Outspoken new man on GTC proposes radical campaign to kill its 'government poodle' image. Dorothy Lepkowska reports
Pete Strauss, the Nottingham primary head who wants to abolish school league tables, did not give his national campaign the most organised of starts.
He hijacked the any other business section of England's General Teaching Council meeting to urge it to stop sitting on the fence and launch a campaign to scrap the annual rankings.
It was his first meeting as a newly-elected member and Mr Strauss, head of Walter Halls primary, found a seconder for his controversial motion only that morning.
"I bunged it in having earlier asked someone in the coffee queue to second it," said Mr Strauss. "I borrowed the chef's computer to quickly write it up and then got it photocopied."
Although members voted 23 to 17 against the motion at last month's meeting, Mr Strauss is undeterred. "There were more abstentions than opposition, which is a good sign," he said.
"A lot of members didn't know how to react as the GTC has already voted on asking ministers to review the tables. So there was a bit of confusion."
Mr Strauss now wants registered teachers to email council members letting them know how they feel about league tables.
"I have never met a teacher or head who thinks that league tables are good," he said. "David Miliband, the school standards minister, has told us you cannot get the 'genie back in the bottle'. What complete nonsense. The Government is failing to appreciate what a disaster they are."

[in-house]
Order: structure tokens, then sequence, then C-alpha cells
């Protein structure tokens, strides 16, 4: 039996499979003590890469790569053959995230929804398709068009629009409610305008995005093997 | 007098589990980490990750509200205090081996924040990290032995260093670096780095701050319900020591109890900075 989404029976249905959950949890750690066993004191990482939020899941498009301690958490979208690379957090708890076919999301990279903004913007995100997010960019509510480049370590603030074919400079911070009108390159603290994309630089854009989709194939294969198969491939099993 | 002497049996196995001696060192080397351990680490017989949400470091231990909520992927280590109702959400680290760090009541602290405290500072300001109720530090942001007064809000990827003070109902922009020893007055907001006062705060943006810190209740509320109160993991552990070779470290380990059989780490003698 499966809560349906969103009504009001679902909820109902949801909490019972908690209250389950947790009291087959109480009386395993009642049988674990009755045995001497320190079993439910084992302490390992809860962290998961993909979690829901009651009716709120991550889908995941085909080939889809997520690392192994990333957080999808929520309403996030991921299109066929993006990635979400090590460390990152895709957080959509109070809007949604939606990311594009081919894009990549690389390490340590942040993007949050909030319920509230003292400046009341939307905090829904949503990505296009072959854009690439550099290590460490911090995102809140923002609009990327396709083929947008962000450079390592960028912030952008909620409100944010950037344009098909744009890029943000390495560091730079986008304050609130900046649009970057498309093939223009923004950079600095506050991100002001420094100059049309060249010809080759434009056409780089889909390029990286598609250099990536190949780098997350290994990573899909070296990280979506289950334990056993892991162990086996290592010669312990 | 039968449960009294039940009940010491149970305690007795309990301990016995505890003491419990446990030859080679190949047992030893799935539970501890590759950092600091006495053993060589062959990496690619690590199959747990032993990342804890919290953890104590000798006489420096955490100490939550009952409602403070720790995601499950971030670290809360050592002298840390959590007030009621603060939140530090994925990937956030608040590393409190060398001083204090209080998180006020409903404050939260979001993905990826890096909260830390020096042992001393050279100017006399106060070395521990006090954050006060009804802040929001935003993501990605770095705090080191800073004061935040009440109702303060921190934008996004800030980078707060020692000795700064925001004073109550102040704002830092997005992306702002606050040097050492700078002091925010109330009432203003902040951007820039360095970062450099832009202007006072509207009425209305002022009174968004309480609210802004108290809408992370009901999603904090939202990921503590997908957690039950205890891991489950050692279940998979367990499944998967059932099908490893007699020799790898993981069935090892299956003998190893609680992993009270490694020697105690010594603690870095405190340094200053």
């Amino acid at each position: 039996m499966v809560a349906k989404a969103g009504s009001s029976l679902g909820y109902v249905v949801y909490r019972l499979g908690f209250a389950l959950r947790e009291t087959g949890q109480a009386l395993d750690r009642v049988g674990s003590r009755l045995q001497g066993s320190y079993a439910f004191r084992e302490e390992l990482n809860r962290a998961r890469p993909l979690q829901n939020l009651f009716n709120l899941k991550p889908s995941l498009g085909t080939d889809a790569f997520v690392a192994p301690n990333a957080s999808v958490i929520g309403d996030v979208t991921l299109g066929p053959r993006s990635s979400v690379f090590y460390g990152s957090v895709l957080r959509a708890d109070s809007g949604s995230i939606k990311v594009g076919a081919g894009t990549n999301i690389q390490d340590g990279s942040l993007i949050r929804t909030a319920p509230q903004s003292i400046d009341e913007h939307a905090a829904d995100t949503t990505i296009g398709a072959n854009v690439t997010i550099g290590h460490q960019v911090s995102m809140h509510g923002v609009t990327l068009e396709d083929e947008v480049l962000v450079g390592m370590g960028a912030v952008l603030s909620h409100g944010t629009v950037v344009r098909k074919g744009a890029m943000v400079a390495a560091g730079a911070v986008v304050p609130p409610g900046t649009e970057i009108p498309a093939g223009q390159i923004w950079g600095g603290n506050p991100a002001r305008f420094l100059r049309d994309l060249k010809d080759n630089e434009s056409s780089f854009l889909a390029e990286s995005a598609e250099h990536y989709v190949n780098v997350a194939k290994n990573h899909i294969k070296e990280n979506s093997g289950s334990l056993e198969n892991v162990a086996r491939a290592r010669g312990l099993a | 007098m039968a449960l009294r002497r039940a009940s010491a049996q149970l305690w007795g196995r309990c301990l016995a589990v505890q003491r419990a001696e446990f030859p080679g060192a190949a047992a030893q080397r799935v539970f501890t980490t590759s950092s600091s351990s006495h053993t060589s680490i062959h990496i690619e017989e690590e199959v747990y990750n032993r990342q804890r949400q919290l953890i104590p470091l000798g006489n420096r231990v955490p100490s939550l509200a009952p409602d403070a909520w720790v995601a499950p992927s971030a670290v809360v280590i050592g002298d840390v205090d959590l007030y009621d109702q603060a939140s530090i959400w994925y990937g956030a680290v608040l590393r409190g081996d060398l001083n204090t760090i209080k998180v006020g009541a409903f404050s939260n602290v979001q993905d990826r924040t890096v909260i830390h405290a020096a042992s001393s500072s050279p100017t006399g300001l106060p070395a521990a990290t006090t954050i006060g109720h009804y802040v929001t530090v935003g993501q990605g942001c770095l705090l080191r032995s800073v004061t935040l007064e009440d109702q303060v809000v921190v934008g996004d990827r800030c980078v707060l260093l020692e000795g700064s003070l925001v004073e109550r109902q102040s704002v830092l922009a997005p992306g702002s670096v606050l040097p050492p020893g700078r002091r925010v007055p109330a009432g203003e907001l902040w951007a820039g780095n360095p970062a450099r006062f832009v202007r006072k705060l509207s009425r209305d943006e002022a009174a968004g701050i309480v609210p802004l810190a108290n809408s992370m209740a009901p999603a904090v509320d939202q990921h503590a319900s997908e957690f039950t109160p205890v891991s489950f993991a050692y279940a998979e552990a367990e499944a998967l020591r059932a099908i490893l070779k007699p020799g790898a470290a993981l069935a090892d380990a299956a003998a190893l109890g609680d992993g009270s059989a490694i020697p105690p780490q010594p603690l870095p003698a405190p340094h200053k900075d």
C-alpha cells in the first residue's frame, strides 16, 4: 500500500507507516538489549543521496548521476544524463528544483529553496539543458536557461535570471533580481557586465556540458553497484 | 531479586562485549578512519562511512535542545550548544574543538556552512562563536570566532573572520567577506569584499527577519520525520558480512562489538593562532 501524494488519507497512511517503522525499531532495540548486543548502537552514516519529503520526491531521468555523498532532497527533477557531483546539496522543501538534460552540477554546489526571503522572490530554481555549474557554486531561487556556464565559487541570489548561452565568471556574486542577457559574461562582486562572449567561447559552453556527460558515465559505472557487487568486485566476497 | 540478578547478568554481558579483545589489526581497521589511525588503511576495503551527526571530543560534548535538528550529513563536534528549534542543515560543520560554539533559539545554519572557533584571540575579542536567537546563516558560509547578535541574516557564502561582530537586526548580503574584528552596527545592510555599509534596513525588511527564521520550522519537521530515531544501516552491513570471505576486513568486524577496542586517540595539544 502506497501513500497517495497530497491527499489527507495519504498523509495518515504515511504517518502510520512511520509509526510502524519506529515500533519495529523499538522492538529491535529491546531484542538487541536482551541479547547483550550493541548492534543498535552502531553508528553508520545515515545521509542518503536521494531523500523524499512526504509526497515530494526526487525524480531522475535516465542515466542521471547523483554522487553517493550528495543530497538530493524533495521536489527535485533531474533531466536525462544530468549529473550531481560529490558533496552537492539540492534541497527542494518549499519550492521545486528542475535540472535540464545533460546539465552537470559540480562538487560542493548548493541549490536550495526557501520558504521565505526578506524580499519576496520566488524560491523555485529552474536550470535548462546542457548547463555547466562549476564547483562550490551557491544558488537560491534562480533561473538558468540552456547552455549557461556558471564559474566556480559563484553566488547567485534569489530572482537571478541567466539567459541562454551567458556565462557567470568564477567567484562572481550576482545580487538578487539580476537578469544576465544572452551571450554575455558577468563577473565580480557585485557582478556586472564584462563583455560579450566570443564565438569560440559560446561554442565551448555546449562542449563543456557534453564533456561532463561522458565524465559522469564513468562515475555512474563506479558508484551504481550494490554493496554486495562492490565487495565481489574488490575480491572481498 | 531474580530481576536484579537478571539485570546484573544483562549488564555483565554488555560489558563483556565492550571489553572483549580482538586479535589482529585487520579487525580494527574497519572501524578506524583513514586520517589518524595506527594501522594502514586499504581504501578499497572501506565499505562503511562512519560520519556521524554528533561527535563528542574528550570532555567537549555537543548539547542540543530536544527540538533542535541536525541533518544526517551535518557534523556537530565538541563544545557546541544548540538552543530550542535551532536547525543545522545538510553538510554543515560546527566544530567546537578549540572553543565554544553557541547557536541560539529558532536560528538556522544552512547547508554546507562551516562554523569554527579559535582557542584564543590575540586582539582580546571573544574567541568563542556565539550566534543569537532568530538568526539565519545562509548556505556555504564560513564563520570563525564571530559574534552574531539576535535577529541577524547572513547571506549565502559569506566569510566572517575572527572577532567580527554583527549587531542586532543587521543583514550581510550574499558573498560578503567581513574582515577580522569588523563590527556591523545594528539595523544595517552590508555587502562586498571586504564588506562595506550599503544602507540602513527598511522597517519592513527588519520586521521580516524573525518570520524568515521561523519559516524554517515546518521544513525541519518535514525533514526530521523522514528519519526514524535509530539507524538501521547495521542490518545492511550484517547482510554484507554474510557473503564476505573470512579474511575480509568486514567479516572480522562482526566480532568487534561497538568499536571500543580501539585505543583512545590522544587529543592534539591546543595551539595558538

Mr Strauss believes a campaign that draws together the widest coalition of support across education, will be unstoppable.
The former carpenter who turned to teaching 13 years ago feels the tables issue can transform the image of the GTC, which he says has become disconnected from the profession. Its support for a campaign against league tables would help the unpopular body win the hearts and minds of teachers and shed its image of being a government poodle.
Without such a campaign Mr Strauss believes the GTC will lose even the little influence it has - and, at worst, be killed off. "At the moment the GTC is seen as disappointing," he said. "Like the teaching profession generally it is seen as too timid and not robust enough."
Mr Strauss objects not to the tests but to the "shallow curriculum" teachers must employ to get the results.
He says he is anti-league tables not anti-GTC and is realistic about the time his campaign will take. "I have four years on the council. If at the end of that time we can say that the GTC has played a part in ridding us of tables then it will be a job well done.
"There is a wealth of research out there about the damage being caused. I want the GTC to release the funds to draw it together and mount a concerted effort to get rid of league tables.
"Until then, I will keep bashing away."
You can email the GTC at firstname.lastname@example.org